Because of frequent inquiries on whether veganism aligns with religion, the Vegan Association of Bosnia and Herzegovina organized a panel discussion at which panelists, from their religion perspectives, connected veganism to the very principles of faith.
Dina Stefanović was one of the panelists, and in the introduction, she emphasized that orthodox Christianity promotes a philosophy of mercy and categorically supported veganism as something allowed to orthodox believers. Alija Osmić, our second panelist, agreed with Dina and her Christian view of veganism by saying that veganism is also allowed in Islam.
From a catholic perspective, Željka Bišćan emphasized that the Catholic church still does not have a strict opinion on veganism, but that Pope Francis himself advocates for love towards all beings, not only humans. Dina also emphasized that veganism does not go against Orthodox Catholicism and that veganism is actually welcomed, as fasting in Christianity includes abstaining from animal products. Apart from that, Dina believes that it would be absurd not to do all we can to prevent climate change, which is possible through veganism, whereas Alija concluded that neither consuming nor not consuming meat make us better believers. Željka went further, quoting one of the 10 commands ‘Do not kill’ which also applies to animals.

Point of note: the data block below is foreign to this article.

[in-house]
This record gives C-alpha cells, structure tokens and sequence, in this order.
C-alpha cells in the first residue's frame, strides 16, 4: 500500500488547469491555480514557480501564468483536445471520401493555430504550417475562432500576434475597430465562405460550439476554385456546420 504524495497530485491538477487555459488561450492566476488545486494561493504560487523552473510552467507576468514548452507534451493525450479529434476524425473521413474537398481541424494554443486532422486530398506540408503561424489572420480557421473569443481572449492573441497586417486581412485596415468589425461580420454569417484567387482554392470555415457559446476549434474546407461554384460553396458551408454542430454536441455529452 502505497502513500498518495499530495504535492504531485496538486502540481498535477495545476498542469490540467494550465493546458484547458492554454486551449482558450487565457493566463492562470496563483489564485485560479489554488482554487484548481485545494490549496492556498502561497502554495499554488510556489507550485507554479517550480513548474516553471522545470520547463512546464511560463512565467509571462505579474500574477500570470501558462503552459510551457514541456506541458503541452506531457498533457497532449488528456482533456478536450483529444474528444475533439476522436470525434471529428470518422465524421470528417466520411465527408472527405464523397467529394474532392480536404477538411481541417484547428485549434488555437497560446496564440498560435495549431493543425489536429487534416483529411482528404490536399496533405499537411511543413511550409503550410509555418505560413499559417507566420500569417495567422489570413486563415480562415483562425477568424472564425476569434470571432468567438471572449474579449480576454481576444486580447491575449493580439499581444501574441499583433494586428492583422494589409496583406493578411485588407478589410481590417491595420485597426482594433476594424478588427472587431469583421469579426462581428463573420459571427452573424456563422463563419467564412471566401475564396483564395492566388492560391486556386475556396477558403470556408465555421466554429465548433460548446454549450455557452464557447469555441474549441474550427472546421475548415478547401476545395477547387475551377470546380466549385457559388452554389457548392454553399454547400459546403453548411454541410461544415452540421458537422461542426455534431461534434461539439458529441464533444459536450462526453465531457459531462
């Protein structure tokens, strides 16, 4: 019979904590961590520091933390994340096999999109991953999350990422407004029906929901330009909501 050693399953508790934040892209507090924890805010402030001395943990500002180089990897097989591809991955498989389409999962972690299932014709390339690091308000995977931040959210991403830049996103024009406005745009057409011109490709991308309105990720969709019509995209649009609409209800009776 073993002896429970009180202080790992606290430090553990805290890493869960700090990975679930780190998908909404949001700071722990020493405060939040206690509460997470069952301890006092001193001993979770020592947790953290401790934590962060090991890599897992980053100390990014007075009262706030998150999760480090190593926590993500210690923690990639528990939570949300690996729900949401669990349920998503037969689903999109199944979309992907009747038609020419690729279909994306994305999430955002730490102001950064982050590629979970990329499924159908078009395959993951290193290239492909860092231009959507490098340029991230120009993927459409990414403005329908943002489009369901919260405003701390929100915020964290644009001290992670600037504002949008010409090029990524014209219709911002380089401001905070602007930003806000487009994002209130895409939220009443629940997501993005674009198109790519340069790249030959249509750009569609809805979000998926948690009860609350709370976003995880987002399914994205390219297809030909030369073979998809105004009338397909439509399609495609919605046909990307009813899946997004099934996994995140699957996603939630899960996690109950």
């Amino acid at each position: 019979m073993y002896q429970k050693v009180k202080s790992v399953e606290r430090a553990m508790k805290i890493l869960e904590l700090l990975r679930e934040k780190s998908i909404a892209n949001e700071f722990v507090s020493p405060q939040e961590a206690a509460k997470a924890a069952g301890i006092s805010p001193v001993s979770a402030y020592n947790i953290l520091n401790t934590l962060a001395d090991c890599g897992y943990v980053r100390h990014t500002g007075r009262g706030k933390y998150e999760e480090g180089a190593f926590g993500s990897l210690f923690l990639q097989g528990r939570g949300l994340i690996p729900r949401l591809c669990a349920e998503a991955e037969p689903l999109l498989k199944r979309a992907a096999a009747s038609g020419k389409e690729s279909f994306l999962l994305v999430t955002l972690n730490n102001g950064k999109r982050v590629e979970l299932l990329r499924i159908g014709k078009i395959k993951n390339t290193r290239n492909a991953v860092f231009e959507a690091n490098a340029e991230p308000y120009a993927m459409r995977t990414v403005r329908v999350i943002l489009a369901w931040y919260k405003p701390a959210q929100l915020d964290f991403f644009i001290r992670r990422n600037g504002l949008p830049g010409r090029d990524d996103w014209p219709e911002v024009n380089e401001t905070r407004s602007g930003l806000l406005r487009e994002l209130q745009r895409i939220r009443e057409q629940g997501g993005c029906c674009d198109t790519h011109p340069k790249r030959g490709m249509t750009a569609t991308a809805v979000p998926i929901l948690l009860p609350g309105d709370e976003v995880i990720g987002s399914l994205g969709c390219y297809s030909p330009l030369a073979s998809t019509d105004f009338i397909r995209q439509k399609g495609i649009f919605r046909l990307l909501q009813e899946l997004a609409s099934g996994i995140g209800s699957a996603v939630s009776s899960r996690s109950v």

In this panel discussion, we touched upon the question of religious sacrifice as an important part of Islam, and Alija emphasized that the word ‘Kurban’ includes a sacrifice, which according to his opinion can be made through other actions, not necessarily including slaughter.
With unfortunately common judgment upon vegans, as well as calling it a sect, Dina emphasized that she herself has gone through similar things, but the problem is actually the society which, using tradition as an excuse, does not want to change for the better.
In the end, our panelists invited all of us to become vegan, because religion cannot prevent something entirely humane, ecological and ethical, which veganism definitely is.
Religion is a part of our medium and is very important, but exactly because of the mercy that it promotes, religion must not be used as a cover against veganism.